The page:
Press "Enter" to skip to content

Commencement ceremony changes catch students off guard 

This year’s May Commencement ceremonies will all be held on campus in the Renaissance Coliseum, with ceremonies for the various colleges will be held at different times, revealed an email from university communications on Tuesday.

Commencement ceremonies for the Foster College of Business, Caterpillar College of Engineering, College of Education and Health Sciences and the Turner School of Entrepreneurship and Innovation will be at 9 a.m. on May 11. Slane College of Communication and Fine Arts and the College of Liberal Arts and Sciences ceremonies are set for 1 p.m. 

While the idea of having commencement on campus sounds beneficial, the timing of the announcement is less than ideal. Families of graduating seniors might have already booked hotel rooms near the Peoria Civic Center for that weekend.

The unexpected change means parents have to cancel those reservations and book somewhere else to make the commute to campus easier. 

The change to a smaller venue also presents possible issues in the ceremonies’ logistics. For example, bleachers in the coliseum may limit the space available for the event. This begs the question: will there be a limit to how many guests a student can invite? 

The most glaring issue for students in the wake of this announcement is the lack of communication from administrators.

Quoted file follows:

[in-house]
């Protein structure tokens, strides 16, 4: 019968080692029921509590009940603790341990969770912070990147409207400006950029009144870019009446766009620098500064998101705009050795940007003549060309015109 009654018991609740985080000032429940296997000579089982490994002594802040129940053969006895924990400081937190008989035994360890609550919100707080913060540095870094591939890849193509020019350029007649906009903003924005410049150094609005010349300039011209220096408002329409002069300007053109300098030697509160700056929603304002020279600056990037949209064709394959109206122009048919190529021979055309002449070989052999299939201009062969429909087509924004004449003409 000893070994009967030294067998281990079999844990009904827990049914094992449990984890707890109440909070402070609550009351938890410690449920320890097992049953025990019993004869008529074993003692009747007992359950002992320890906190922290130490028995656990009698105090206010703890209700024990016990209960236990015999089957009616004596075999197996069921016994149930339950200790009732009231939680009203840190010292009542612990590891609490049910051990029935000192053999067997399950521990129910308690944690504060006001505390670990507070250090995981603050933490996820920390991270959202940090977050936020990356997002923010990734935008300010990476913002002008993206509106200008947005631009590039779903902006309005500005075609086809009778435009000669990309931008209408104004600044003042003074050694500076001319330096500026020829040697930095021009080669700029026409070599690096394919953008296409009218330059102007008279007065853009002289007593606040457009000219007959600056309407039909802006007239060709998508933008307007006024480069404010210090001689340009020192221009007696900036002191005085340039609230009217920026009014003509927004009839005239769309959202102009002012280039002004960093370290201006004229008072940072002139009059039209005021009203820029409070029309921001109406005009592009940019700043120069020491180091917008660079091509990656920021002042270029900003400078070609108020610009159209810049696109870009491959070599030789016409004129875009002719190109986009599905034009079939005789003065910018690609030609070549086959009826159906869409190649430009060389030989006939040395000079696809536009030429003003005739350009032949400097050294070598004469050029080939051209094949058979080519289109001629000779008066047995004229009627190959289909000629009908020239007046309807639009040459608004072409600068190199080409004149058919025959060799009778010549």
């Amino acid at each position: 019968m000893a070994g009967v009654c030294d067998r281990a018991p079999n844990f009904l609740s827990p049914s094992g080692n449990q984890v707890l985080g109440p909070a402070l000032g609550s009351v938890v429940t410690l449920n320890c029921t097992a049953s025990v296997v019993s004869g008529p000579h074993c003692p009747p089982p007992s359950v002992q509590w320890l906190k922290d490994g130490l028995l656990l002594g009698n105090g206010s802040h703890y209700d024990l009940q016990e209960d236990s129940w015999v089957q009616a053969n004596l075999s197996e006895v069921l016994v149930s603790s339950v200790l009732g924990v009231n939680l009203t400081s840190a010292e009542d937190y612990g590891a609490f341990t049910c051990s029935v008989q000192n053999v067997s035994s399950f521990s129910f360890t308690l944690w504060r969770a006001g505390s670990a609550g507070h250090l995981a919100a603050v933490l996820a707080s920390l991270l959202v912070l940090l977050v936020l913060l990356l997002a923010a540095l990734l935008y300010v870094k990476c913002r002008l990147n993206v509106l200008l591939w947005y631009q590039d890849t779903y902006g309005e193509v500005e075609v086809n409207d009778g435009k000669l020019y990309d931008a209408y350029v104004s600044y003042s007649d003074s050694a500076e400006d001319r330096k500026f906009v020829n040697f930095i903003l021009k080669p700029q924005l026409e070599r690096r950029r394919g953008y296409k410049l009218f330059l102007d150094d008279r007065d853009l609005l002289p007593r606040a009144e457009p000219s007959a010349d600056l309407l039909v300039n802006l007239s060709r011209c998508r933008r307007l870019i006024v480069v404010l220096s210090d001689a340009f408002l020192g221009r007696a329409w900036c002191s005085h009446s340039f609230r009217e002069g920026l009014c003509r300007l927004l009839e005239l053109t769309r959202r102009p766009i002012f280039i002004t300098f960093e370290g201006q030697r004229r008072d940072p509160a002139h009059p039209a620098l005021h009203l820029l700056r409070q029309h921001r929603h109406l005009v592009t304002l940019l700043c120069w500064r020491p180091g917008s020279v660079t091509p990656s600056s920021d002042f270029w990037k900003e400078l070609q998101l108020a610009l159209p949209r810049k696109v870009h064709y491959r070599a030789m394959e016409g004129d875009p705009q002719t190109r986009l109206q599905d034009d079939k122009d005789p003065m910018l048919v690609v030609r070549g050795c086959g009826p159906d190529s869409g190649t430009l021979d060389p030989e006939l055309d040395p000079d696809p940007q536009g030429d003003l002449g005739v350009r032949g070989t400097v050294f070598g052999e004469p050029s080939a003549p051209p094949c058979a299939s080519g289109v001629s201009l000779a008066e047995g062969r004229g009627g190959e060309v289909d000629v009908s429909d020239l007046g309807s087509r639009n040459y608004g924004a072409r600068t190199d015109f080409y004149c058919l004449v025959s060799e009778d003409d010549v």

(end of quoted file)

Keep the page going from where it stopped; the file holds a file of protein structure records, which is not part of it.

On Thursday, Bradley Student Senate issued a press release to its Instagram account regarding the situation. It states that the administration spoke to Student Body President Jack Batz regarding the change in location but that there was a lack of communication with the larger student body. 

The release also states that Student Senate will hold the administration accountable for its promise to “consult with student leaders to plan for future commencements.” 

Between a lack of communication to students during a bomb threat in Spring of 2023 and the academic program cuts last semester, students are growing tired of feeling left in the dark. 

Despite the challenges resulting from the changes regarding the commencement ceremony, there are some potential benefits. Splitting up the ceremonies by college means that students won’t have to sit for hours for one unbearably long ceremony. It can also reduce hassle and traffic that student’s families may be subjected to on the morning of the ceremony.  

Students may not ultimately be opposed to changes that can create efficient and comfortable commencement ceremonies. However, it is crucial for students to be included in decision-making processes on campus and it is upsetting when it appears an effort has not been made to involve them.

Copyright © 2023, The Scout, Bradley University. All rights reserved.
The Scout is published by members of the student body of Bradley University. Opinions expressed do not necessarily reflect those of the University.